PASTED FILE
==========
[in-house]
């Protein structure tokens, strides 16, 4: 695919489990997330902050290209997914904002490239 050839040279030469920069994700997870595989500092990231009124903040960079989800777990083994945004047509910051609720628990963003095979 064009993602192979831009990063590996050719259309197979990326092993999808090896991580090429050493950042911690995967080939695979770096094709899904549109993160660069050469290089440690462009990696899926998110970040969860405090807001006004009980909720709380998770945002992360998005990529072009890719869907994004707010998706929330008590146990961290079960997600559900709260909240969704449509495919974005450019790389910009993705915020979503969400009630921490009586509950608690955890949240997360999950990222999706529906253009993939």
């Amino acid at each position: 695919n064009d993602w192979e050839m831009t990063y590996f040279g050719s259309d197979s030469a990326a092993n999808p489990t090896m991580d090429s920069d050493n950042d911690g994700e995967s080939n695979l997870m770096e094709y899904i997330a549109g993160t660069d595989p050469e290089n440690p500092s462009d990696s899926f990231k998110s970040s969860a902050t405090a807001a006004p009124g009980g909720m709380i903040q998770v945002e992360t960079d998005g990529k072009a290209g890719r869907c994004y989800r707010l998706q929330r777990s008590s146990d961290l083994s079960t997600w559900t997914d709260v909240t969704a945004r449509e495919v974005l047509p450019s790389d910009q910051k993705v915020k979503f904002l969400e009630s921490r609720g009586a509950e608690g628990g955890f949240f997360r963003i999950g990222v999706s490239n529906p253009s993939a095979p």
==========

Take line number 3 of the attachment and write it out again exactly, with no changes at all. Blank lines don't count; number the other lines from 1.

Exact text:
């Amino acid at each position: 695919n064009d993602w192979e050839m831009t990063y590996f040279g050719s259309d197979s030469a990326a092993n999808p489990t090896m991580d090429s920069d050493n950042d911690g994700e995967s080939n695979l997870m770096e094709y899904i997330a549109g993160t660069d595989p050469e290089n440690p500092s462009d990696s899926f990231k998110s970040s969860a902050t405090a807001a006004p009124g009980g909720m709380i903040q998770v945002e992360t960079d998005g990529k072009a290209g890719r869907c994004y989800r707010l998706q929330r777990s008590s146990d961290l083994s079960t997600w559900t997914d709260v909240t969704a945004r449509e495919v974005l047509p450019s790389d910009q910051k993705v915020k979503f904002l969400e009630s921490r609720g009586a509950e608690g628990g955890f949240f997360r963003i999950g990222v999706s490239n529906p253009s993939a095979p």